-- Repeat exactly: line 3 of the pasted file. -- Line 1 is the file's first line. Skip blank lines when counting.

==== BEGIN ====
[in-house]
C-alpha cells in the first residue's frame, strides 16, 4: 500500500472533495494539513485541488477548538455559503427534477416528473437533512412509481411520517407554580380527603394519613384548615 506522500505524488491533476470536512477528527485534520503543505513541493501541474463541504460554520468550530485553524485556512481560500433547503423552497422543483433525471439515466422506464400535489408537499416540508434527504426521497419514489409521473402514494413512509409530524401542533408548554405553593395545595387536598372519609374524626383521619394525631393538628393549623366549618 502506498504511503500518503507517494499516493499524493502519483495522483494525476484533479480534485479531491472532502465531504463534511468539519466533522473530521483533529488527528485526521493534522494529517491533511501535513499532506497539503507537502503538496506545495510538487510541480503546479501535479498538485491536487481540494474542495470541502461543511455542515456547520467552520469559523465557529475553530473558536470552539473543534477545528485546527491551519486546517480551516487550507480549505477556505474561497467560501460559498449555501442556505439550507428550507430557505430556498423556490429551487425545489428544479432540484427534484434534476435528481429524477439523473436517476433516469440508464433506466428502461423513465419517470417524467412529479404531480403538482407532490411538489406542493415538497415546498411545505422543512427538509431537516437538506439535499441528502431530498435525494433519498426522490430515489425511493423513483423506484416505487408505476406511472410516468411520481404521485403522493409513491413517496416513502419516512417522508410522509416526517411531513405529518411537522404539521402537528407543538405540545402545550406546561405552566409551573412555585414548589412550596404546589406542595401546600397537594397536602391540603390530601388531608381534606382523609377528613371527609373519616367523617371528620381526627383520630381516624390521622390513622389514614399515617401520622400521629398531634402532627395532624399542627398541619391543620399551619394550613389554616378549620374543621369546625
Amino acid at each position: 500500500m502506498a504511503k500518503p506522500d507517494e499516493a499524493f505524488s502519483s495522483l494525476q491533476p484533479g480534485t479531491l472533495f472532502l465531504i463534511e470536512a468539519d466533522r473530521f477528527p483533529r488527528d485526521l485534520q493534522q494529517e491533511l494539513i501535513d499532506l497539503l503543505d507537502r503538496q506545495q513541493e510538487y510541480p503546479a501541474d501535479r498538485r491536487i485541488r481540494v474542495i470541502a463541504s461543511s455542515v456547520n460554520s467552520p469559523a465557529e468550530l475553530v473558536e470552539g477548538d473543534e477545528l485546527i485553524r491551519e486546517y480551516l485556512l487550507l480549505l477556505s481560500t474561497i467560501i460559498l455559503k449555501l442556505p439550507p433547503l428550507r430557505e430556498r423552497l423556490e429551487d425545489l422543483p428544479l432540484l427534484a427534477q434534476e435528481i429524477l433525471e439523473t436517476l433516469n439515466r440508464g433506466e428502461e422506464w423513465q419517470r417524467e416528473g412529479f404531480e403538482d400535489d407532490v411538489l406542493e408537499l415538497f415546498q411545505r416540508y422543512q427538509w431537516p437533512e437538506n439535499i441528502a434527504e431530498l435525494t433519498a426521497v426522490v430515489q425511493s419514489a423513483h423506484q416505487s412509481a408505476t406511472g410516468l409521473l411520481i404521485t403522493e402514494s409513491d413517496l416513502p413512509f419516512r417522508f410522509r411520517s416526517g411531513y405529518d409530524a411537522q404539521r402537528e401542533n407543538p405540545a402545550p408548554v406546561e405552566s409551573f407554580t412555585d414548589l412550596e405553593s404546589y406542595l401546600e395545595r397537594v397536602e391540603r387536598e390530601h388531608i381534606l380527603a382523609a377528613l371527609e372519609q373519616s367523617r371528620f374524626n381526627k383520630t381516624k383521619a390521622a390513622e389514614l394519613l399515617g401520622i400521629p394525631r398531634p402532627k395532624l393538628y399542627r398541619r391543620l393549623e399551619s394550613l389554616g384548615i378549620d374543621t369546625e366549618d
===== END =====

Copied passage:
Amino acid at each position: 500500500m502506498a504511503k500518503p506522500d507517494e499516493a499524493f505524488s502519483s495522483l494525476q491533476p484533479g480534485t479531491l472533495f472532502l465531504i463534511e470536512a468539519d466533522r473530521f477528527p483533529r488527528d485526521l485534520q493534522q494529517e491533511l494539513i501535513d499532506l497539503l503543505d507537502r503538496q506545495q513541493e510538487y510541480p503546479a501541474d501535479r498538485r491536487i485541488r481540494v474542495i470541502a463541504s461543511s455542515v456547520n460554520s467552520p469559523a465557529e468550530l475553530v473558536e470552539g477548538d473543534e477545528l485546527i485553524r491551519e486546517y480551516l485556512l487550507l480549505l477556505s481560500t474561497i467560501i460559498l455559503k449555501l442556505p439550507p433547503l428550507r430557505e430556498r423552497l423556490e429551487d425545489l422543483p428544479l432540484l427534484a427534477q434534476e435528481i429524477l433525471e439523473t436517476l433516469n439515466r440508464g433506466e428502461e422506464w423513465q419517470r417524467e416528473g412529479f404531480e403538482d400535489d407532490v411538489l406542493e408537499l415538497f415546498q411545505r416540508y422543512q427538509w431537516p437533512e437538506n439535499i441528502a434527504e431530498l435525494t433519498a426521497v426522490v430515489q425511493s419514489a423513483h423506484q416505487s412509481a408505476t406511472g410516468l409521473l411520481i404521485t403522493e402514494s409513491d413517496l416513502p413512509f419516512r417522508f410522509r411520517s416526517g411531513y405529518d409530524a411537522q404539521r402537528e401542533n407543538p405540545a402545550p408548554v406546561e405552566s409551573f407554580t412555585d414548589l412550596e405553593s404546589y406542595l401546600e395545595r397537594v397536602e391540603r387536598e390530601h388531608i381534606l380527603a382523609a377528613l371527609e372519609q373519616s367523617r371528620f374524626n381526627k383520630t381516624k383521619a390521622a390513622e389514614l394519613l399515617g401520622i400521629p394525631r398531634p402532627k395532624l393538628y399542627r398541619r391543620l393549623e399551619s394550613l389554616g384548615i378549620d374543621t369546625e366549618d